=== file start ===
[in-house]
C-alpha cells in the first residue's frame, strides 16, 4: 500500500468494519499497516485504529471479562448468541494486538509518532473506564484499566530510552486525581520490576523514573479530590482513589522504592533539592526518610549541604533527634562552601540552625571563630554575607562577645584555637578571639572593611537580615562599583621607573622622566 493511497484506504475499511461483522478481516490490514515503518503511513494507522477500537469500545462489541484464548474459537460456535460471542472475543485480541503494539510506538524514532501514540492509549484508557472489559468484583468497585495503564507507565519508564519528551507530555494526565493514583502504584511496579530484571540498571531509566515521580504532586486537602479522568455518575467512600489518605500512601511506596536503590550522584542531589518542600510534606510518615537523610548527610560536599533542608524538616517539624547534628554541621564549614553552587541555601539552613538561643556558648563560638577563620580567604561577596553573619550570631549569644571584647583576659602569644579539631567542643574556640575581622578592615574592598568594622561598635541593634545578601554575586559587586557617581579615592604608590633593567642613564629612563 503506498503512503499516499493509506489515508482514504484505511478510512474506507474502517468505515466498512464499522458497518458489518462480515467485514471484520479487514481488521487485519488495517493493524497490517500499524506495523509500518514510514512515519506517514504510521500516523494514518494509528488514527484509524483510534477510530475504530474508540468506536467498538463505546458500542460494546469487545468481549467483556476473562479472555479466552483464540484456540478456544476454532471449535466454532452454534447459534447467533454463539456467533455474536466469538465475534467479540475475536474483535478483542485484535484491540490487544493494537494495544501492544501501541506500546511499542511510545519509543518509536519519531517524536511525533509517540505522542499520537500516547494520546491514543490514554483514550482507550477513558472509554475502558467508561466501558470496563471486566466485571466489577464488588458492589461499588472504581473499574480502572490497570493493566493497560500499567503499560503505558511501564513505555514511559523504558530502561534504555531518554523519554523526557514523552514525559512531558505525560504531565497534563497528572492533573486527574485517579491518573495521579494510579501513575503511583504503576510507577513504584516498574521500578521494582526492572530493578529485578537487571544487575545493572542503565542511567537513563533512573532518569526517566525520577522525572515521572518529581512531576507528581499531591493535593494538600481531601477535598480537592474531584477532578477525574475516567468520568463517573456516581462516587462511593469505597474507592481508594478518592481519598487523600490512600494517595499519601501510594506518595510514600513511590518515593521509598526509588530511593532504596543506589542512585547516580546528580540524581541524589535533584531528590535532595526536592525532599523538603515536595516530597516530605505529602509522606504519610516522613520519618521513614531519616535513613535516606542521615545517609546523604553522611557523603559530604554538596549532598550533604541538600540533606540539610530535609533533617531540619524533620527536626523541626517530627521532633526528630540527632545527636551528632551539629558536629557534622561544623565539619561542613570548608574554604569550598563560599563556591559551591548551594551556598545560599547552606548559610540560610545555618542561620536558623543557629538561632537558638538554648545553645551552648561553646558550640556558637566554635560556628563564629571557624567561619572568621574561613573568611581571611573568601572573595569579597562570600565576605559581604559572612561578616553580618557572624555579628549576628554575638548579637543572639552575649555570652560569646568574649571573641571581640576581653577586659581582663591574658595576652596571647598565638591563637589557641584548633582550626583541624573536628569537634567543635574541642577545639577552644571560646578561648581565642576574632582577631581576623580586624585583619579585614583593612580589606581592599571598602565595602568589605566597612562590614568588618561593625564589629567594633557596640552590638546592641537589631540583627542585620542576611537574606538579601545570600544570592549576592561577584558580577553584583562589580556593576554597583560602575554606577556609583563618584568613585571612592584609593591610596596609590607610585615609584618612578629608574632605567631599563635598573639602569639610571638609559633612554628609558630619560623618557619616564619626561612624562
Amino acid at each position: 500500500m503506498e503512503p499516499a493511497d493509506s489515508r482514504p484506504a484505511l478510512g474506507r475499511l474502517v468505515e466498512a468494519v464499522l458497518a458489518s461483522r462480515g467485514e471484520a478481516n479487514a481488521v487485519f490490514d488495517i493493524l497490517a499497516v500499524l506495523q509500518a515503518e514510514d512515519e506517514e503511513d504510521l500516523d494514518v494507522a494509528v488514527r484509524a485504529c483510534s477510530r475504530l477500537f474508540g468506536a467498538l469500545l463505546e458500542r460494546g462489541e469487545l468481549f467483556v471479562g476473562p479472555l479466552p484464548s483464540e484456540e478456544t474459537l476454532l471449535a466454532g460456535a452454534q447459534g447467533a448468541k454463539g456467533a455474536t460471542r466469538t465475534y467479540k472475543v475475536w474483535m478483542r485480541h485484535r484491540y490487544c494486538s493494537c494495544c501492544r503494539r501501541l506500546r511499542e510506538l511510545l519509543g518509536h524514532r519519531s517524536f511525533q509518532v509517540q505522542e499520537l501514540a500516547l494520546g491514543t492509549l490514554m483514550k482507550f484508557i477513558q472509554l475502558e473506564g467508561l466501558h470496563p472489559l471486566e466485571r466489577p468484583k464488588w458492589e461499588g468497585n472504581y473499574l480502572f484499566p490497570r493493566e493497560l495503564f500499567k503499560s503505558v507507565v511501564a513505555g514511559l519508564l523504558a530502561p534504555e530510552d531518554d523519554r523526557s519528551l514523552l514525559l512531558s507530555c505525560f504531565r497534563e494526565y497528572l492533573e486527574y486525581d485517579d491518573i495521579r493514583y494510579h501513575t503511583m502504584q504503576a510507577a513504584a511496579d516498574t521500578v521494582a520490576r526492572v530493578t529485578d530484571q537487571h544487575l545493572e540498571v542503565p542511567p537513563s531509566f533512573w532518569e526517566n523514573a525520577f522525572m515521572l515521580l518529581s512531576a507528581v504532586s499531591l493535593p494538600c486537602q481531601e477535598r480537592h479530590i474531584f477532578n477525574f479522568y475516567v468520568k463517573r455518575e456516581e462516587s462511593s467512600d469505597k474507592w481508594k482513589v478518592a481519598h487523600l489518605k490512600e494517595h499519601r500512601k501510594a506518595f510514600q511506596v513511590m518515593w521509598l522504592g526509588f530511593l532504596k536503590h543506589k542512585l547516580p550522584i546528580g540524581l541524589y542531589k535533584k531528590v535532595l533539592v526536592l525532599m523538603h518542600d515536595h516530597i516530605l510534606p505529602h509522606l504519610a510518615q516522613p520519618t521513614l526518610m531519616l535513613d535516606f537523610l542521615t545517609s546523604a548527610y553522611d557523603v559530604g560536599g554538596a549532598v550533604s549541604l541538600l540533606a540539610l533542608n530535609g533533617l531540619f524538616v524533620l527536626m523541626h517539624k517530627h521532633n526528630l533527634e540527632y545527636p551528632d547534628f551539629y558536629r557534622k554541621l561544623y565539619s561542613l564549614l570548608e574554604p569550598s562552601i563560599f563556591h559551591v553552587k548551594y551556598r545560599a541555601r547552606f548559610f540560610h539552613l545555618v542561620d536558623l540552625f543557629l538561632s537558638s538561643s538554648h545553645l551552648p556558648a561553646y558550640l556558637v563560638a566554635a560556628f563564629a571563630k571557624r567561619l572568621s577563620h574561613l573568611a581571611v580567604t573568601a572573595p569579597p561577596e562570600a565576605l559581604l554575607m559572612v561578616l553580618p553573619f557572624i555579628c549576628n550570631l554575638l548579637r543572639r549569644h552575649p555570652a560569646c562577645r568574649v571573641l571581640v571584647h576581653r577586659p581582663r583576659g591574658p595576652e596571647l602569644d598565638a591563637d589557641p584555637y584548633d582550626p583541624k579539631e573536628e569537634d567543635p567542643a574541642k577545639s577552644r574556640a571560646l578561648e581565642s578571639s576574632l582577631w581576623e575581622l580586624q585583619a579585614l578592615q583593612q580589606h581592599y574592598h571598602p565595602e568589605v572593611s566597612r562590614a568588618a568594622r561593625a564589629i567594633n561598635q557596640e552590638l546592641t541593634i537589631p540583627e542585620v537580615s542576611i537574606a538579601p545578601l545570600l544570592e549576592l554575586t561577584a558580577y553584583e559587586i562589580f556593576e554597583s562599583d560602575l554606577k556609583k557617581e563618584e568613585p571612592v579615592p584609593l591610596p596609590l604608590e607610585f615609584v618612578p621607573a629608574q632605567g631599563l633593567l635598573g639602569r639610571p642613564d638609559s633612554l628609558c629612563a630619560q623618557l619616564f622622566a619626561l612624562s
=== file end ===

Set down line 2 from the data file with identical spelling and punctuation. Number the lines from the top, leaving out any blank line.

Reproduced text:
C-alpha cells in the first residue's frame, strides 16, 4: 500500500468494519499497516485504529471479562448468541494486538509518532473506564484499566530510552486525581520490576523514573479530590482513589522504592533539592526518610549541604533527634562552601540552625571563630554575607562577645584555637578571639572593611537580615562599583621607573622622566 493511497484506504475499511461483522478481516490490514515503518503511513494507522477500537469500545462489541484464548474459537460456535460471542472475543485480541503494539510506538524514532501514540492509549484508557472489559468484583468497585495503564507507565519508564519528551507530555494526565493514583502504584511496579530484571540498571531509566515521580504532586486537602479522568455518575467512600489518605500512601511506596536503590550522584542531589518542600510534606510518615537523610548527610560536599533542608524538616517539624547534628554541621564549614553552587541555601539552613538561643556558648563560638577563620580567604561577596553573619550570631549569644571584647583576659602569644579539631567542643574556640575581622578592615574592598568594622561598635541593634545578601554575586559587586557617581579615592604608590633593567642613564629612563 503506498503512503499516499493509506489515508482514504484505511478510512474506507474502517468505515466498512464499522458497518458489518462480515467485514471484520479487514481488521487485519488495517493493524497490517500499524506495523509500518514510514512515519506517514504510521500516523494514518494509528488514527484509524483510534477510530475504530474508540468506536467498538463505546458500542460494546469487545468481549467483556476473562479472555479466552483464540484456540478456544476454532471449535466454532452454534447459534447467533454463539456467533455474536466469538465475534467479540475475536474483535478483542485484535484491540490487544493494537494495544501492544501501541506500546511499542511510545519509543518509536519519531517524536511525533509517540505522542499520537500516547494520546491514543490514554483514550482507550477513558472509554475502558467508561466501558470496563471486566466485571466489577464488588458492589461499588472504581473499574480502572490497570493493566493497560500499567503499560503505558511501564513505555514511559523504558530502561534504555531518554523519554523526557514523552514525559512531558505525560504531565497534563497528572492533573486527574485517579491518573495521579494510579501513575503511583504503576510507577513504584516498574521500578521494582526492572530493578529485578537487571544487575545493572542503565542511567537513563533512573532518569526517566525520577522525572515521572518529581512531576507528581499531591493535593494538600481531601477535598480537592474531584477532578477525574475516567468520568463517573456516581462516587462511593469505597474507592481508594478518592481519598487523600490512600494517595499519601501510594506518595510514600513511590518515593521509598526509588530511593532504596543506589542512585547516580546528580540524581541524589535533584531528590535532595526536592525532599523538603515536595516530597516530605505529602509522606504519610516522613520519618521513614531519616535513613535516606542521615545517609546523604553522611557523603559530604554538596549532598550533604541538600540533606540539610530535609533533617531540619524533620527536626523541626517530627521532633526528630540527632545527636551528632551539629558536629557534622561544623565539619561542613570548608574554604569550598563560599563556591559551591548551594551556598545560599547552606548559610540560610545555618542561620536558623543557629538561632537558638538554648545553645551552648561553646558550640556558637566554635560556628563564629571557624567561619572568621574561613573568611581571611573568601572573595569579597562570600565576605559581604559572612561578616553580618557572624555579628549576628554575638548579637543572639552575649555570652560569646568574649571573641571581640576581653577586659581582663591574658595576652596571647598565638591563637589557641584548633582550626583541624573536628569537634567543635574541642577545639577552644571560646578561648581565642576574632582577631581576623580586624585583619579585614583593612580589606581592599571598602565595602568589605566597612562590614568588618561593625564589629567594633557596640552590638546592641537589631540583627542585620542576611537574606538579601545570600544570592549576592561577584558580577553584583562589580556593576554597583560602575554606577556609583563618584568613585571612592584609593591610596596609590607610585615609584618612578629608574632605567631599563635598573639602569639610571638609559633612554628609558630619560623618557619616564619626561612624562